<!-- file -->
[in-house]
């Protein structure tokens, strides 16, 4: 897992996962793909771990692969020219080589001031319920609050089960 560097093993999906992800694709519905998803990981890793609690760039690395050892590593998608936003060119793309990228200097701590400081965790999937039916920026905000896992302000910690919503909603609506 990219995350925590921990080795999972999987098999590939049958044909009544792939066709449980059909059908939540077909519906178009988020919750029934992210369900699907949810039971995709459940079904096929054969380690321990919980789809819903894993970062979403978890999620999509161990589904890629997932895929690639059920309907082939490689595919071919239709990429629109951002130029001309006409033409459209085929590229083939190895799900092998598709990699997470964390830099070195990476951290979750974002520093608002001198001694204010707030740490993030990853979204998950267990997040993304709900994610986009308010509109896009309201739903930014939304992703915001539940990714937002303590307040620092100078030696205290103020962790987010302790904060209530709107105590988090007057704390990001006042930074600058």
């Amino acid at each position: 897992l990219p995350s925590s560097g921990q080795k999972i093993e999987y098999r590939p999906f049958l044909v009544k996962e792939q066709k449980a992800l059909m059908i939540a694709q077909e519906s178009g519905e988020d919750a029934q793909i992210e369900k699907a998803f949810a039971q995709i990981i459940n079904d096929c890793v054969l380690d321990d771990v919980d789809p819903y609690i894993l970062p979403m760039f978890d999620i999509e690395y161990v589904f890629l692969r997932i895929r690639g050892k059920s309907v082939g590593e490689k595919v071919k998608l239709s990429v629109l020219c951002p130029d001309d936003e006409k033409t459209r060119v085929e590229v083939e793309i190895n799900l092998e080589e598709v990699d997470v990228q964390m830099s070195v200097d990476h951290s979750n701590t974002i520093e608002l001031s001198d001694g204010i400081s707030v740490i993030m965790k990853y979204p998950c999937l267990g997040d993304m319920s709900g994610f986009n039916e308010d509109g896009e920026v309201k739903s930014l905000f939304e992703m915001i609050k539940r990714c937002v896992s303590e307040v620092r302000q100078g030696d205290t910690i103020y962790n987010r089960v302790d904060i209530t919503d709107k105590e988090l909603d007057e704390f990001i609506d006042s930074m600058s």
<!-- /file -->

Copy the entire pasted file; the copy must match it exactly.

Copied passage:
[in-house]
């Protein structure tokens, strides 16, 4: 897992996962793909771990692969020219080589001031319920609050089960 560097093993999906992800694709519905998803990981890793609690760039690395050892590593998608936003060119793309990228200097701590400081965790999937039916920026905000896992302000910690919503909603609506 990219995350925590921990080795999972999987098999590939049958044909009544792939066709449980059909059908939540077909519906178009988020919750029934992210369900699907949810039971995709459940079904096929054969380690321990919980789809819903894993970062979403978890999620999509161990589904890629997932895929690639059920309907082939490689595919071919239709990429629109951002130029001309006409033409459209085929590229083939190895799900092998598709990699997470964390830099070195990476951290979750974002520093608002001198001694204010707030740490993030990853979204998950267990997040993304709900994610986009308010509109896009309201739903930014939304992703915001539940990714937002303590307040620092100078030696205290103020962790987010302790904060209530709107105590988090007057704390990001006042930074600058």
């Amino acid at each position: 897992l990219p995350s925590s560097g921990q080795k999972i093993e999987y098999r590939p999906f049958l044909v009544k996962e792939q066709k449980a992800l059909m059908i939540a694709q077909e519906s178009g519905e988020d919750a029934q793909i992210e369900k699907a998803f949810a039971q995709i990981i459940n079904d096929c890793v054969l380690d321990d771990v919980d789809p819903y609690i894993l970062p979403m760039f978890d999620i999509e690395y161990v589904f890629l692969r997932i895929r690639g050892k059920s309907v082939g590593e490689k595919v071919k998608l239709s990429v629109l020219c951002p130029d001309d936003e006409k033409t459209r060119v085929e590229v083939e793309i190895n799900l092998e080589e598709v990699d997470v990228q964390m830099s070195v200097d990476h951290s979750n701590t974002i520093e608002l001031s001198d001694g204010i400081s707030v740490i993030m965790k990853y979204p998950c999937l267990g997040d993304m319920s709900g994610f986009n039916e308010d509109g896009e920026v309201k739903s930014l905000f939304e992703m915001i609050k539940r990714c937002v896992s303590e307040v620092r302000q100078g030696d205290t910690i103020y962790n987010r089960v302790d904060i209530t919503d709107k105590e988090l909603d007057e704390f990001i609506d006042s930074m600058s």